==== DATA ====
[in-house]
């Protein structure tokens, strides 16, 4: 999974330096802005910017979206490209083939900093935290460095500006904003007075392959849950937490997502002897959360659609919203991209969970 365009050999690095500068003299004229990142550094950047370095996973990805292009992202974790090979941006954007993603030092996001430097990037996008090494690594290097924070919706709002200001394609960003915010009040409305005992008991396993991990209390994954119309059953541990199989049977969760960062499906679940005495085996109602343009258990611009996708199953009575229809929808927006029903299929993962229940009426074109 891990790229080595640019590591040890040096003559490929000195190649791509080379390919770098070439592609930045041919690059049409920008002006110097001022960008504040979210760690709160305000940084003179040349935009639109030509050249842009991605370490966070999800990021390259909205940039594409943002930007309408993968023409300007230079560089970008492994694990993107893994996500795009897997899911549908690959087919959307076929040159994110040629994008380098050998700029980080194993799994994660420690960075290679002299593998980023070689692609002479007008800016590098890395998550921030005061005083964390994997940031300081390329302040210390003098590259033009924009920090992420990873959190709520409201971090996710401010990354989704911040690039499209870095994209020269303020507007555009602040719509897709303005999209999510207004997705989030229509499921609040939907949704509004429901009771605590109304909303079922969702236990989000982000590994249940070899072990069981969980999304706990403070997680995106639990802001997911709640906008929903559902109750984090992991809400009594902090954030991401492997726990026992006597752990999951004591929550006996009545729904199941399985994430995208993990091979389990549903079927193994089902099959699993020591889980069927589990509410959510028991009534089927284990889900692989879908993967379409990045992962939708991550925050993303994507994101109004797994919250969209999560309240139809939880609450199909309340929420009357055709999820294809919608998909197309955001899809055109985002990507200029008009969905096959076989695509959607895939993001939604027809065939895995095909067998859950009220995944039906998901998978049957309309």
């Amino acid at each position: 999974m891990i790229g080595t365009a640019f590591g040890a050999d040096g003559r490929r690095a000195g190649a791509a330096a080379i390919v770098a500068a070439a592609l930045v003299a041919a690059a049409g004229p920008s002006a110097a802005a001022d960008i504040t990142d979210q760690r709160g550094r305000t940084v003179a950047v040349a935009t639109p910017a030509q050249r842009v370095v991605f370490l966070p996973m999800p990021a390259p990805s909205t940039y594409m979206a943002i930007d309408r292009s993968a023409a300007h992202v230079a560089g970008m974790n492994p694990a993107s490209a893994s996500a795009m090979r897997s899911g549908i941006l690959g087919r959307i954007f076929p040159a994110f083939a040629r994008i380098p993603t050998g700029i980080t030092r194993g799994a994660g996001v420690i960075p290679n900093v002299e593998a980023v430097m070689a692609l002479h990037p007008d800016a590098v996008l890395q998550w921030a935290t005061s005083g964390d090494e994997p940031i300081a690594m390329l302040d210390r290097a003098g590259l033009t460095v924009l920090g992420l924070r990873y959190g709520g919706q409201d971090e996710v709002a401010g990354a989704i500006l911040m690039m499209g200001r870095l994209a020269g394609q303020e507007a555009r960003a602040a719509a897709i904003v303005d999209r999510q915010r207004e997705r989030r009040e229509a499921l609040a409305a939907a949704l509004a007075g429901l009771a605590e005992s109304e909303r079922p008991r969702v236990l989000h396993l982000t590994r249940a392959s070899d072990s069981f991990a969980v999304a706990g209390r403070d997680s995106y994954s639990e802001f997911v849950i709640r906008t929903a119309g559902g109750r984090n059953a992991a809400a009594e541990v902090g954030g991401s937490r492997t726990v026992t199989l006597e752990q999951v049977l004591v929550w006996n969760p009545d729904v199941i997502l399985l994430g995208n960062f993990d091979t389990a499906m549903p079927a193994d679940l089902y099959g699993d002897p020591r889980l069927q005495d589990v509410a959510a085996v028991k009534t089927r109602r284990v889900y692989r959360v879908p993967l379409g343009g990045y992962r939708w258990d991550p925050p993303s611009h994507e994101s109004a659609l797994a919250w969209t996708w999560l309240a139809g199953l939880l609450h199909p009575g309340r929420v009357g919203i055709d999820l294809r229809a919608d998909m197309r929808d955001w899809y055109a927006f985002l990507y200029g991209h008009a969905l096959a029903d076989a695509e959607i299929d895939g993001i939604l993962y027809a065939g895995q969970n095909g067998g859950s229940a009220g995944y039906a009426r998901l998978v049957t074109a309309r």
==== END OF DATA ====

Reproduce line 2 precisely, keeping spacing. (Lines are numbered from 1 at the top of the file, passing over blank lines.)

């Protein structure tokens, strides 16, 4: 999974330096802005910017979206490209083939900093935290460095500006904003007075392959849950937490997502002897959360659609919203991209969970 365009050999690095500068003299004229990142550094950047370095996973990805292009992202974790090979941006954007993603030092996001430097990037996008090494690594290097924070919706709002200001394609960003915010009040409305005992008991396993991990209390994954119309059953541990199989049977969760960062499906679940005495085996109602343009258990611009996708199953009575229809929808927006029903299929993962229940009426074109 891990790229080595640019590591040890040096003559490929000195190649791509080379390919770098070439592609930045041919690059049409920008002006110097001022960008504040979210760690709160305000940084003179040349935009639109030509050249842009991605370490966070999800990021390259909205940039594409943002930007309408993968023409300007230079560089970008492994694990993107893994996500795009897997899911549908690959087919959307076929040159994110040629994008380098050998700029980080194993799994994660420690960075290679002299593998980023070689692609002479007008800016590098890395998550921030005061005083964390994997940031300081390329302040210390003098590259033009924009920090992420990873959190709520409201971090996710401010990354989704911040690039499209870095994209020269303020507007555009602040719509897709303005999209999510207004997705989030229509499921609040939907949704509004429901009771605590109304909303079922969702236990989000982000590994249940070899072990069981969980999304706990403070997680995106639990802001997911709640906008929903559902109750984090992991809400009594902090954030991401492997726990026992006597752990999951004591929550006996009545729904199941399985994430995208993990091979389990549903079927193994089902099959699993020591889980069927589990509410959510028991009534089927284990889900692989879908993967379409990045992962939708991550925050993303994507994101109004797994919250969209999560309240139809939880609450199909309340929420009357055709999820294809919608998909197309955001899809055109985002990507200029008009969905096959076989695509959607895939993001939604027809065939895995095909067998859950009220995944039906998901998978049957309309």